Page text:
On Oct 11, 4:14 pm, Russell Standish <li...@hpcoders.com.au> wrote:

> That is the Occam
> catastrophe. Something prevents the world from being too simple. I
> think that something is the Anthropic Principle, but I'm interested if
> you have an alternative suggestion.

In addition to the Anthropic Principle, I offer a Law of Improbability
Preservation. If a universe had only rules it would get only
unknowable unconsciousness and no possibility of novel patterns. If it
had only novelty, then it would get intolerable insanity. Life is a
quintessential example what you get when you have a principle which
counterbalances rules and novelty, since intentional reproduction of
uncommon patterns would be one way of preserving them in the face of
endlessly recurring common patterns. So yes, it's the Anthropic
Principle, but what makes it even possible for an Antrhopic Principle
to even exist is a small but significant statistical advantage that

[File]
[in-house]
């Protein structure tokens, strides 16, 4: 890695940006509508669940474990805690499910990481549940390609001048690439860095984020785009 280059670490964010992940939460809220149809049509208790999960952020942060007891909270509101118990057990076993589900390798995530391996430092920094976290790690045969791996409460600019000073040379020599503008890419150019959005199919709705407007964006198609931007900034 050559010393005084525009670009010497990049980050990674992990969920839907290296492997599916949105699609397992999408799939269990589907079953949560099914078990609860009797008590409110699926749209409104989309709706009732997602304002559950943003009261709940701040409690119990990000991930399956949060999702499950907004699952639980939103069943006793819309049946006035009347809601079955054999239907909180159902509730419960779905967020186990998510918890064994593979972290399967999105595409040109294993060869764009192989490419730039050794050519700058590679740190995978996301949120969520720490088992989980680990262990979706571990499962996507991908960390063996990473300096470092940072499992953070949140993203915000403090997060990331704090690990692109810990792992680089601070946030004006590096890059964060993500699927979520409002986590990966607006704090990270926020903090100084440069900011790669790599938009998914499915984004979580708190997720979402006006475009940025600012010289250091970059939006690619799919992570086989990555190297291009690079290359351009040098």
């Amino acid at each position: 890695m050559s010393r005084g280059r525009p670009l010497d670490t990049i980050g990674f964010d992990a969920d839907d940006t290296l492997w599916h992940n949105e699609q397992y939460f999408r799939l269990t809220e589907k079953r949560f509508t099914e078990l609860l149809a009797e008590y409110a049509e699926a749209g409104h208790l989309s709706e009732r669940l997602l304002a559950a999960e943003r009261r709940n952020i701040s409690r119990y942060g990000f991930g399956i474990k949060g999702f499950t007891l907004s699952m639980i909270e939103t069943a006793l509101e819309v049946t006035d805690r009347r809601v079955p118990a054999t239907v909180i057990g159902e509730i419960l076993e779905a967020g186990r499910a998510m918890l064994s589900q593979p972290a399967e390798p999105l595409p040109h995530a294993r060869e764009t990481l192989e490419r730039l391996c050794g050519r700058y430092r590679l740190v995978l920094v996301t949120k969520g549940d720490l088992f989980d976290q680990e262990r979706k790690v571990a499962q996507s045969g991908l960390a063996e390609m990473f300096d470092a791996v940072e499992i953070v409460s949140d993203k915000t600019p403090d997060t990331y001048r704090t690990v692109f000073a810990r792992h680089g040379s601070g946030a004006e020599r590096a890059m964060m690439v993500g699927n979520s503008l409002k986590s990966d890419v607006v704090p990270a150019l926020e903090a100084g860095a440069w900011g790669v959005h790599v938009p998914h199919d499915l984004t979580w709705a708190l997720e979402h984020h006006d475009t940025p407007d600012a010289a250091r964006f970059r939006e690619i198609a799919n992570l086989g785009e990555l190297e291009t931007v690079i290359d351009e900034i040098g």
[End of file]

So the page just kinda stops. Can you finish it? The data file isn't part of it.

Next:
this universe gives oddball events to stick around long enough to
collect into patterns.

That advantage of unexpected statistical bias toward the unexpected is
the seed of 'significance' itself and the motivation behind that bias
is the essence of teleology and biology. Natural selection is a
concrete manifestation of this law, preserving and extinguishing
species as an engine of biodiversity, and sexual reproduction is an
even more amplified diversity engine, providing intentionality of
individual organisms to combine their dominant common genomes and
nurture their desirable recessive phenomes.

For those who see life as ‘simply’ a matter of Anthropic
inevitability, they are partially right. To those who see life as a
special, meaningful magical process, they are partially right too.
Both things arise from their distinction to the other. Without
probability there could be no improbability, and life, if nothing
else, is literally the embodiment of improbability. A tradition of
exceptional rules which preserve and promote exceptions to the rules.
Life is what improbability feels like. It is the midpoint between
inevitability and impossibility.


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